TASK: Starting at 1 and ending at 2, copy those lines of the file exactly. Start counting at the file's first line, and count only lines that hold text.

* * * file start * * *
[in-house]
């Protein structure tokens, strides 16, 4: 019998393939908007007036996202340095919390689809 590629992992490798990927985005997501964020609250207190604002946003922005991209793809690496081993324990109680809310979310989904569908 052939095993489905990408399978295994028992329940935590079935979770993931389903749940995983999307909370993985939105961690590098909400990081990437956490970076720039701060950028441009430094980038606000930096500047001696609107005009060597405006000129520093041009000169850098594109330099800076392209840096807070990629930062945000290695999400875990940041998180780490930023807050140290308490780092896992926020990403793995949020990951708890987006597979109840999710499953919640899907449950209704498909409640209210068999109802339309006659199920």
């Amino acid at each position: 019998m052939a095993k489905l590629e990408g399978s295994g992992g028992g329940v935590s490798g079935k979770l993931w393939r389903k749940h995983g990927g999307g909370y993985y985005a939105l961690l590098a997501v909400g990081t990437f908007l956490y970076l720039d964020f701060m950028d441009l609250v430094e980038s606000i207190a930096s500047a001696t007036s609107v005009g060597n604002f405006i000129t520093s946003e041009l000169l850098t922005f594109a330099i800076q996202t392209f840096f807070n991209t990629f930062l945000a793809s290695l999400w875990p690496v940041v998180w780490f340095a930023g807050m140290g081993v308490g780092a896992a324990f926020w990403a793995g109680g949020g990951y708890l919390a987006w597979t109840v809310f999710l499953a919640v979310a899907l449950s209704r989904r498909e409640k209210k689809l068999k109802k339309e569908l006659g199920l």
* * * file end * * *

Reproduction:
[in-house]
């Protein structure tokens, strides 16, 4: 019998393939908007007036996202340095919390689809 590629992992490798990927985005997501964020609250207190604002946003922005991209793809690496081993324990109680809310979310989904569908 052939095993489905990408399978295994028992329940935590079935979770993931389903749940995983999307909370993985939105961690590098909400990081990437956490970076720039701060950028441009430094980038606000930096500047001696609107005009060597405006000129520093041009000169850098594109330099800076392209840096807070990629930062945000290695999400875990940041998180780490930023807050140290308490780092896992926020990403793995949020990951708890987006597979109840999710499953919640899907449950209704498909409640209210068999109802339309006659199920």